2. Unfortunately this space was sold to a funeral directors (to continue a tradition of caring for the community) however it was then sold as their plans changed. The current owner built the main buildings, which is when the small congregation joined another meeting in one of the parishes little churches. It has however been a long period of letting go- of grieving, hopefully the original church will be strengthened and opened for the public once more.

    As a little church impinged upon by the grain mill and other semi-industrial buildings surrounding it, Hamish Hide has very sensitively maintained the buildings original character and place in the community.

    esp. with 3 other churches in the Rangiora parish and rising insurance costs- let alone the cost of strengthening to the current code. You never know one day it could be sold to another church community but for now business money has hopefully secured its future.

    unfortunately many churches must face similar choices, with much less time than that taken over St Marys Southbrook

    1. Thanks, Hugh, for these details. You are right about the way the architecture was developed. I hope it was clear – I’m not specifically looking at, or wanting to comment on, this one example. Like you, I’m seeing this as a situation for many churches; and trying to think through to some general principles. Blessings.

  3. One of the problems we seem to face in this regard is the way in which the ‘sacred’ retreated to the church so to speak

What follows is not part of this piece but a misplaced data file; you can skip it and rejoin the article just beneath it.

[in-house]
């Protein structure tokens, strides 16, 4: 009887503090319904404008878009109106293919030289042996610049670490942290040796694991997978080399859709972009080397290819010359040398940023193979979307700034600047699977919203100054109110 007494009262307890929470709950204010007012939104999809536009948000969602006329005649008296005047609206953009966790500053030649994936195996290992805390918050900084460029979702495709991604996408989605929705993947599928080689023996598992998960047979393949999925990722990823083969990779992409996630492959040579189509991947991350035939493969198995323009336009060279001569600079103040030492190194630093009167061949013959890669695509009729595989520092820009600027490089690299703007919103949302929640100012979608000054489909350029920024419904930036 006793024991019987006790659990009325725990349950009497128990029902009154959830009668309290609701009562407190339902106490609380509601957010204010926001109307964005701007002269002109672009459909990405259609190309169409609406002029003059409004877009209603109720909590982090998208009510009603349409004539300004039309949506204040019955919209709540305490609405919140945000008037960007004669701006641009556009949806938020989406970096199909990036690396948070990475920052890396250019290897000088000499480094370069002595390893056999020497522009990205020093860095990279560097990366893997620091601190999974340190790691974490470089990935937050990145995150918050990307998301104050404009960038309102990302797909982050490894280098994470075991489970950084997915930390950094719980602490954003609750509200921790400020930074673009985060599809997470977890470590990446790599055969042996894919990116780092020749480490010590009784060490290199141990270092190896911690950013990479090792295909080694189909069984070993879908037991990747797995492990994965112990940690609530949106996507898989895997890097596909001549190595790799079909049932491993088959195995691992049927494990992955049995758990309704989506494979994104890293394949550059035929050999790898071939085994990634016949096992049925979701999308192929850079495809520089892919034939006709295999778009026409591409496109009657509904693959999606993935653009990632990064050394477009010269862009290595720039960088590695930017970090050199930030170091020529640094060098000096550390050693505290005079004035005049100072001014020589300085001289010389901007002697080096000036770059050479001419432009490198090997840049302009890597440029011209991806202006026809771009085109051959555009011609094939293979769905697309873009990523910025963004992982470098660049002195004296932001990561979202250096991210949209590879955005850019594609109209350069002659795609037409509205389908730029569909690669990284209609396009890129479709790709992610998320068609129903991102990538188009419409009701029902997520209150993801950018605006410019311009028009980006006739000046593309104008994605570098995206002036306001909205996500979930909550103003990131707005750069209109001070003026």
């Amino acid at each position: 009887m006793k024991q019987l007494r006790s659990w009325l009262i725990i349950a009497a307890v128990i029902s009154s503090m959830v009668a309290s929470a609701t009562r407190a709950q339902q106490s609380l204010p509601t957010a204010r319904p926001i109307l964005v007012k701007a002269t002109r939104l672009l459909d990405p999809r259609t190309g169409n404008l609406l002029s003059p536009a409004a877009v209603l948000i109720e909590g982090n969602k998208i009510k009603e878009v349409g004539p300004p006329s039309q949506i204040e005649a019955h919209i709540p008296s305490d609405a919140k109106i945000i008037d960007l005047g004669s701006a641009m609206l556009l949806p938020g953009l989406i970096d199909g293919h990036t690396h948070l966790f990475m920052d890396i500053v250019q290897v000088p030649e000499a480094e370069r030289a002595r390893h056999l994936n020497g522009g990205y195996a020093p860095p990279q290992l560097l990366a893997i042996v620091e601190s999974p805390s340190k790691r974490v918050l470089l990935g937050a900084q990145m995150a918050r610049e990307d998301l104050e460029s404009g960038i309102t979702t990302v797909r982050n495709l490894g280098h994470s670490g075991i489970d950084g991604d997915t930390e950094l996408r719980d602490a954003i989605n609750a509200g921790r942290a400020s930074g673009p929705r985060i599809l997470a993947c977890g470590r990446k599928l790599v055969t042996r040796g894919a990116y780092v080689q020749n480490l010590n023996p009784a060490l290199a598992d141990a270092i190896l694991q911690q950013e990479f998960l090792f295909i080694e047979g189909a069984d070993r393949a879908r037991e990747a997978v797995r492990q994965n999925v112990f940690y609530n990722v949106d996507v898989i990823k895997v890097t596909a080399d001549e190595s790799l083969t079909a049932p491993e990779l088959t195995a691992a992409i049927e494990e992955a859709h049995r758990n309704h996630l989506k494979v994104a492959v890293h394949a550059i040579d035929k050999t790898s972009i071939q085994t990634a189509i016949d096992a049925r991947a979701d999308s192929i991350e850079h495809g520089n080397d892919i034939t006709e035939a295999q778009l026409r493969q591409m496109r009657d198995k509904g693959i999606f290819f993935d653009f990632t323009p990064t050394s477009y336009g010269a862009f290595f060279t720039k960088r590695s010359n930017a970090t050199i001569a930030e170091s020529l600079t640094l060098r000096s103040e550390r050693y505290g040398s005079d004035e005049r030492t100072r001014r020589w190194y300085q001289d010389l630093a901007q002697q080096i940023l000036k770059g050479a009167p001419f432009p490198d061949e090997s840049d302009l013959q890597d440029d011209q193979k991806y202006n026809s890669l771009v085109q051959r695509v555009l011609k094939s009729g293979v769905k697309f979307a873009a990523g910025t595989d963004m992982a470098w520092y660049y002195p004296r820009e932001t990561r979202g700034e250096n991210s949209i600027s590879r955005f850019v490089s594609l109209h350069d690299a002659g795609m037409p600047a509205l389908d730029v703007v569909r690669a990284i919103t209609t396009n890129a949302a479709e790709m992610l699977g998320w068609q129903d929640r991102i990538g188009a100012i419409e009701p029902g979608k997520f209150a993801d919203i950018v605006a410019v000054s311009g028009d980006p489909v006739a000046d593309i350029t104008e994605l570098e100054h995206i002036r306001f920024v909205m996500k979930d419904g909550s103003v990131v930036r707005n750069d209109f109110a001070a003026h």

In England I was priest in two parishes. I had three buildings in my care. One a chapel of ease (built when a local landowner fell our with his Vicar 🙂 ) – one relatively modern 1906, and one much older (1124 at least). The modern one emphasised ‘HOLY SPACE’ and in its very design seemed to make a clear divide. The much older building didn’t – until that is the Victorians (whom I personally blame for Everything including the slight itch in my nose at present 🙂 ) – ‘pewed it to death’ – in the words of a bishop of my ken.

    Of old, the church building was multi purpose – the village fire cart was stored there – markets were held there. In my church, Oliver Cromwell even stabled his horses one night – and we had a mark on a column ‘where one of his troops let off a pistol’, but latterly i.e. in the Victorian era (I’m sure others were to blame . . . 🙂 ) people for better or ill (I suspect the latter) cordoned off the Holy – thus leading to the so called ‘Sacred/Secular’ divide which this debate seems to epitomise

    Interestingly in England at least and mainly in rural churches, there is a move back – the village post office sets on a weekly basis in some so that local villagers can get their pensions – and there are other more far reaching changes. The buildings are once again being seen as for the whole community (although there are those who do NOT like this (church goers sadly – I’m not so sure how it would go down here where there seems to be more antipathy towards Christian faith, in my short experience)
    Anyway, ramble ramble 🙂

    As I told my church when we’d just spent a small fortune reroofing it in Lakeland slate – whatever else goes on here – to be a church it needs a worshipping community at its heart – if it has this and is secure in faith then it can open the door to all and sundry, indeed it might even go into the highways and byways and compel them to come in . . .

    Grace and Peace to you Bosco